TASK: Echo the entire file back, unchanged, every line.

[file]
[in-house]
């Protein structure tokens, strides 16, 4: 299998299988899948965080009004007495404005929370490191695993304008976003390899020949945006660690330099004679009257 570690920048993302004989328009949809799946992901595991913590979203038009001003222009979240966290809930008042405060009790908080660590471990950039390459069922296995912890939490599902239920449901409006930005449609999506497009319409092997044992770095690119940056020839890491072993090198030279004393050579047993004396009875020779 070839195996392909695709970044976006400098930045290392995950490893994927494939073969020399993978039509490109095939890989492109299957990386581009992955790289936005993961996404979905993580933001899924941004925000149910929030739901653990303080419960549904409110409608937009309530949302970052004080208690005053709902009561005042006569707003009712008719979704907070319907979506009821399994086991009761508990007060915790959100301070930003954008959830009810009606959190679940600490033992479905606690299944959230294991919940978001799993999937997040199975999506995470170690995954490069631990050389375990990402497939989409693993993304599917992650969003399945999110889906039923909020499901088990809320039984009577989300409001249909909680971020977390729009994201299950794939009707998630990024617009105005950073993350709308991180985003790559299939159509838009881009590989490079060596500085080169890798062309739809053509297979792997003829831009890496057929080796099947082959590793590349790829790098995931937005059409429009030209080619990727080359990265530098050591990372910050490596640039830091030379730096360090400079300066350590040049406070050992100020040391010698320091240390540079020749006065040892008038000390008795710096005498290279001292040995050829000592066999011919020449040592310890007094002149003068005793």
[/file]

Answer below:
[in-house]
């Protein structure tokens, strides 16, 4: 299998299988899948965080009004007495404005929370490191695993304008976003390899020949945006660690330099004679009257 570690920048993302004989328009949809799946992901595991913590979203038009001003222009979240966290809930008042405060009790908080660590471990950039390459069922296995912890939490599902239920449901409006930005449609999506497009319409092997044992770095690119940056020839890491072993090198030279004393050579047993004396009875020779 070839195996392909695709970044976006400098930045290392995950490893994927494939073969020399993978039509490109095939890989492109299957990386581009992955790289936005993961996404979905993580933001899924941004925000149910929030739901653990303080419960549904409110409608937009309530949302970052004080208690005053709902009561005042006569707003009712008719979704907070319907979506009821399994086991009761508990007060915790959100301070930003954008959830009810009606959190679940600490033992479905606690299944959230294991919940978001799993999937997040199975999506995470170690995954490069631990050389375990990402497939989409693993993304599917992650969003399945999110889906039923909020499901088990809320039984009577989300409001249909909680971020977390729009994201299950794939009707998630990024617009105005950073993350709308991180985003790559299939159509838009881009590989490079060596500085080169890798062309739809053509297979792997003829831009890496057929080796099947082959590793590349790829790098995931937005059409429009030209080619990727080359990265530098050591990372910050490596640039830091030379730096360090400079300066350590040049406070050992100020040391010698320091240390540079020749006065040892008038000390008795710096005498290279001292040995050829000592066999011919020449040592310890007094002149003068005793």